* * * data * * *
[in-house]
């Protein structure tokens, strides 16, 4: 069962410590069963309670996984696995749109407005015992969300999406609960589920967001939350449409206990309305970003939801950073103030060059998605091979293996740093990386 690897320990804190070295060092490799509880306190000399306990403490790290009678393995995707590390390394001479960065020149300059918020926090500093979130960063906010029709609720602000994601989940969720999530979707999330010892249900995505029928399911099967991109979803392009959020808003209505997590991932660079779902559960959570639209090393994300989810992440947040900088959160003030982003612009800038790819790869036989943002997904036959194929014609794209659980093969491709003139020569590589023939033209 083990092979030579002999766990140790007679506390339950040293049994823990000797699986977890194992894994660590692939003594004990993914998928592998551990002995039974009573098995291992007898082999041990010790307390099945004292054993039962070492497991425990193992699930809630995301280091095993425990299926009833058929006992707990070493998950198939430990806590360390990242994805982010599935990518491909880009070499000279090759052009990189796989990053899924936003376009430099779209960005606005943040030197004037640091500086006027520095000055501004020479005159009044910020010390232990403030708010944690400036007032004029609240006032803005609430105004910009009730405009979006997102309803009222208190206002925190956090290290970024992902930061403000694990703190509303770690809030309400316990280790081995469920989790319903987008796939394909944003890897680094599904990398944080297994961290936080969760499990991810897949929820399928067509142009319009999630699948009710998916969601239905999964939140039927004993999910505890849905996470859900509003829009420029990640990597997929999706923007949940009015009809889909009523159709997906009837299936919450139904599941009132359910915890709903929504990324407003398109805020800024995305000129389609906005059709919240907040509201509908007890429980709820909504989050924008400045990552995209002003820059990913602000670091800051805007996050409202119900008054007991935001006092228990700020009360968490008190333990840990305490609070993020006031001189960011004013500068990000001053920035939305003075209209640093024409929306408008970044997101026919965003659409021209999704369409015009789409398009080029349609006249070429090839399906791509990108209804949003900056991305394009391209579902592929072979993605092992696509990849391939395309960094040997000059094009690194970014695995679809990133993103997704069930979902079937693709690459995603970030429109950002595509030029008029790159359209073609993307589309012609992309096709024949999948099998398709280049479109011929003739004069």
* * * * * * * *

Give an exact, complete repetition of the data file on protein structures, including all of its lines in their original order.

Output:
[in-house]
């Protein structure tokens, strides 16, 4: 069962410590069963309670996984696995749109407005015992969300999406609960589920967001939350449409206990309305970003939801950073103030060059998605091979293996740093990386 690897320990804190070295060092490799509880306190000399306990403490790290009678393995995707590390390394001479960065020149300059918020926090500093979130960063906010029709609720602000994601989940969720999530979707999330010892249900995505029928399911099967991109979803392009959020808003209505997590991932660079779902559960959570639209090393994300989810992440947040900088959160003030982003612009800038790819790869036989943002997904036959194929014609794209659980093969491709003139020569590589023939033209 083990092979030579002999766990140790007679506390339950040293049994823990000797699986977890194992894994660590692939003594004990993914998928592998551990002995039974009573098995291992007898082999041990010790307390099945004292054993039962070492497991425990193992699930809630995301280091095993425990299926009833058929006992707990070493998950198939430990806590360390990242994805982010599935990518491909880009070499000279090759052009990189796989990053899924936003376009430099779209960005606005943040030197004037640091500086006027520095000055501004020479005159009044910020010390232990403030708010944690400036007032004029609240006032803005609430105004910009009730405009979006997102309803009222208190206002925190956090290290970024992902930061403000694990703190509303770690809030309400316990280790081995469920989790319903987008796939394909944003890897680094599904990398944080297994961290936080969760499990991810897949929820399928067509142009319009999630699948009710998916969601239905999964939140039927004993999910505890849905996470859900509003829009420029990640990597997929999706923007949940009015009809889909009523159709997906009837299936919450139904599941009132359910915890709903929504990324407003398109805020800024995305000129389609906005059709919240907040509201509908007890429980709820909504989050924008400045990552995209002003820059990913602000670091800051805007996050409202119900008054007991935001006092228990700020009360968490008190333990840990305490609070993020006031001189960011004013500068990000001053920035939305003075209209640093024409929306408008970044997101026919965003659409021209999704369409015009789409398009080029349609006249070429090839399906791509990108209804949003900056991305394009391209579902592929072979993605092992696509990849391939395309960094040997000059094009690194970014695995679809990133993103997704069930979902079937693709690459995603970030429109950002595509030029008029790159359209073609993307589309012609992309096709024949999948099998398709280049479109011929003739004069």